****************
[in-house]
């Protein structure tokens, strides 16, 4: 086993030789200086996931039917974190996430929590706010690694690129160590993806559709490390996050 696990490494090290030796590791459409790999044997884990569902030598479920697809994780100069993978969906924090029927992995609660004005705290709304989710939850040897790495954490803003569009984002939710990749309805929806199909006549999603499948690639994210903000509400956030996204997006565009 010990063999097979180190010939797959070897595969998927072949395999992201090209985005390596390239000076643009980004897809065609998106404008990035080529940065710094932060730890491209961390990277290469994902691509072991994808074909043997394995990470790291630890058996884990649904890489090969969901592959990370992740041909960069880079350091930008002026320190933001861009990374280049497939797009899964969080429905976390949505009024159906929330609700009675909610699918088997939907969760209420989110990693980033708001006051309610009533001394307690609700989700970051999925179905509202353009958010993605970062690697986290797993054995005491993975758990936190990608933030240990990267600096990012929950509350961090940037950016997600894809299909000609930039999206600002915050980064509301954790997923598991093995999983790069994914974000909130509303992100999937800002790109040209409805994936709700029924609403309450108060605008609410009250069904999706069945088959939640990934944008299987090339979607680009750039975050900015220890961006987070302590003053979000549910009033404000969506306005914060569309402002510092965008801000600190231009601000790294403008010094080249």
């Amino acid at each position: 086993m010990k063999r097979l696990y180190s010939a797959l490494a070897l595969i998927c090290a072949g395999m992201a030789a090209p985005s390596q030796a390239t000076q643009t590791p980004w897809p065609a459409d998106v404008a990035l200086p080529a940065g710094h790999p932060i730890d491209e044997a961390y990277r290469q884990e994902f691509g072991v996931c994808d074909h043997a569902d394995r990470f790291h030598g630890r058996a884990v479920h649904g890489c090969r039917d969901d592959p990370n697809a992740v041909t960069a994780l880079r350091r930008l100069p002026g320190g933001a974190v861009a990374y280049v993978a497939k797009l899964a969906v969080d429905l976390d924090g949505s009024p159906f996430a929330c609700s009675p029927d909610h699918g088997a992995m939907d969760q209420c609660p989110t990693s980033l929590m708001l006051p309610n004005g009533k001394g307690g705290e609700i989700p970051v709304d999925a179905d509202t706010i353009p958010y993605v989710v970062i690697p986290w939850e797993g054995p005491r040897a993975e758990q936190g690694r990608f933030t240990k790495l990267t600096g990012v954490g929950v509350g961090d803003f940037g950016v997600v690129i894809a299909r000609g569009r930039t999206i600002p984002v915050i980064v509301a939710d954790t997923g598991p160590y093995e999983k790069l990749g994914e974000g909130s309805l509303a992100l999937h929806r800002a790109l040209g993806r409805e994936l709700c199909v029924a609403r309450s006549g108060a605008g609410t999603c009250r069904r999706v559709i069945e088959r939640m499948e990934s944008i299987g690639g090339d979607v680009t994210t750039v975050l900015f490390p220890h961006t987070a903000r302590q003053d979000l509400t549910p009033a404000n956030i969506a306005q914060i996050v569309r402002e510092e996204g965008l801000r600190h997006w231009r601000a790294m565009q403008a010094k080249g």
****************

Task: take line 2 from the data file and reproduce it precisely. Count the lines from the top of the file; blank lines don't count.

């Protein structure tokens, strides 16, 4: 086993030789200086996931039917974190996430929590706010690694690129160590993806559709490390996050 696990490494090290030796590791459409790999044997884990569902030598479920697809994780100069993978969906924090029927992995609660004005705290709304989710939850040897790495954490803003569009984002939710990749309805929806199909006549999603499948690639994210903000509400956030996204997006565009 010990063999097979180190010939797959070897595969998927072949395999992201090209985005390596390239000076643009980004897809065609998106404008990035080529940065710094932060730890491209961390990277290469994902691509072991994808074909043997394995990470790291630890058996884990649904890489090969969901592959990370992740041909960069880079350091930008002026320190933001861009990374280049497939797009899964969080429905976390949505009024159906929330609700009675909610699918088997939907969760209420989110990693980033708001006051309610009533001394307690609700989700970051999925179905509202353009958010993605970062690697986290797993054995005491993975758990936190990608933030240990990267600096990012929950509350961090940037950016997600894809299909000609930039999206600002915050980064509301954790997923598991093995999983790069994914974000909130509303992100999937800002790109040209409805994936709700029924609403309450108060605008609410009250069904999706069945088959939640990934944008299987090339979607680009750039975050900015220890961006987070302590003053979000549910009033404000969506306005914060569309402002510092965008801000600190231009601000790294403008010094080249």